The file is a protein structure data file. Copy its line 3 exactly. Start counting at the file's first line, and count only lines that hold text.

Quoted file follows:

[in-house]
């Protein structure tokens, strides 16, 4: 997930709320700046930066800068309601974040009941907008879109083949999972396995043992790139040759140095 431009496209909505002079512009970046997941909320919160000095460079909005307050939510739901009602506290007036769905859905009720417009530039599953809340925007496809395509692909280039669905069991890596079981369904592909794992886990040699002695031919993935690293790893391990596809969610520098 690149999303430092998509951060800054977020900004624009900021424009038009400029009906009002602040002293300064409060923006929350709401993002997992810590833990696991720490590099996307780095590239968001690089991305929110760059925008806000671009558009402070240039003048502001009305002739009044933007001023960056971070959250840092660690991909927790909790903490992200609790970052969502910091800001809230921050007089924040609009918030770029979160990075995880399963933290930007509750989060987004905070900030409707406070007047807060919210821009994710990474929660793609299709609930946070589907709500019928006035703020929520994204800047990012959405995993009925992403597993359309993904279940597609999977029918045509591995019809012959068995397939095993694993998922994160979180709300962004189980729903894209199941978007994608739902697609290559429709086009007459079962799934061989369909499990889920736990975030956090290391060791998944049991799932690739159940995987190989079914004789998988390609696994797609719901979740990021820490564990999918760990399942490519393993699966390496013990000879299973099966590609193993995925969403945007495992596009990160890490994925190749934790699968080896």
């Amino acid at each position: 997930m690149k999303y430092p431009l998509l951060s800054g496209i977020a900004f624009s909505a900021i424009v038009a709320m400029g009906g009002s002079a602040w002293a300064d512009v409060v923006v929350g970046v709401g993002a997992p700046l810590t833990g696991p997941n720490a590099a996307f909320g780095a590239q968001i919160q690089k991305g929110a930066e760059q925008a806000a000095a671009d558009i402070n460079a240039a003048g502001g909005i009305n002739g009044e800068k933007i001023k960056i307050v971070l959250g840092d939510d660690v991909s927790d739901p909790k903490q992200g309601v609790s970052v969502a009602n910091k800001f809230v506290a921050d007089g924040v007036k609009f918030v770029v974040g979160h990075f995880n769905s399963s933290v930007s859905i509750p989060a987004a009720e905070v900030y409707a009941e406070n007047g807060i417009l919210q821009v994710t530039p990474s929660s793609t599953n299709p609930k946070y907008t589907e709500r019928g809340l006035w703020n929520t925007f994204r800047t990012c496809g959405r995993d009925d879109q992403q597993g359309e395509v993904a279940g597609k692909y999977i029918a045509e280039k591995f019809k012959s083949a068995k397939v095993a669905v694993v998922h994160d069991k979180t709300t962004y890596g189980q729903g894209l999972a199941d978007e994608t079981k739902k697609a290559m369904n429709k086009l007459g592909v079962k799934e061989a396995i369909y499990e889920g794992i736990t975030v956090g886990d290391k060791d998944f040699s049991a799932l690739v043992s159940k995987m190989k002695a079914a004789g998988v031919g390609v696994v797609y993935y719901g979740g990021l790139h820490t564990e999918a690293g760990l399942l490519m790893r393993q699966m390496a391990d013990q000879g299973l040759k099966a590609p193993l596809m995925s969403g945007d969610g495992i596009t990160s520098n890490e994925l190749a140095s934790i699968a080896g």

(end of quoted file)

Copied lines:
């Amino acid at each position: 997930m690149k999303y430092p431009l998509l951060s800054g496209i977020a900004f624009s909505a900021i424009v038009a709320m400029g009906g009002s002079a602040w002293a300064d512009v409060v923006v929350g970046v709401g993002a997992p700046l810590t833990g696991p997941n720490a590099a996307f909320g780095a590239q968001i919160q690089k991305g929110a930066e760059q925008a806000a000095a671009d558009i402070n460079a240039a003048g502001g909005i009305n002739g009044e800068k933007i001023k960056i307050v971070l959250g840092d939510d660690v991909s927790d739901p909790k903490q992200g309601v609790s970052v969502a009602n910091k800001f809230v506290a921050d007089g924040v007036k609009f918030v770029v974040g979160h990075f995880n769905s399963s933290v930007s859905i509750p989060a987004a009720e905070v900030y409707a009941e406070n007047g807060i417009l919210q821009v994710t530039p990474s929660s793609t599953n299709p609930k946070y907008t589907e709500r019928g809340l006035w703020n929520t925007f994204r800047t990012c496809g959405r995993d009925d879109q992403q597993g359309e395509v993904a279940g597609k692909y999977i029918a045509e280039k591995f019809k012959s083949a068995k397939v095993a669905v694993v998922h994160d069991k979180t709300t962004y890596g189980q729903g894209l999972a199941d978007e994608t079981k739902k697609a290559m369904n429709k086009l007459g592909v079962k799934e061989a396995i369909y499990e889920g794992i736990t975030v956090g886990d290391k060791d998944f040699s049991a799932l690739v043992s159940k995987m190989k002695a079914a004789g998988v031919g390609v696994v797609y993935y719901g979740g990021l790139h820490t564990e999918a690293g760990l399942l490519m790893r393993q699966m390496a391990d013990q000879g299973l040759k099966a590609p193993l596809m995925s969403g945007d969610g495992i596009t990160s520098n890490e994925l190749a140095s934790i699968a080896g």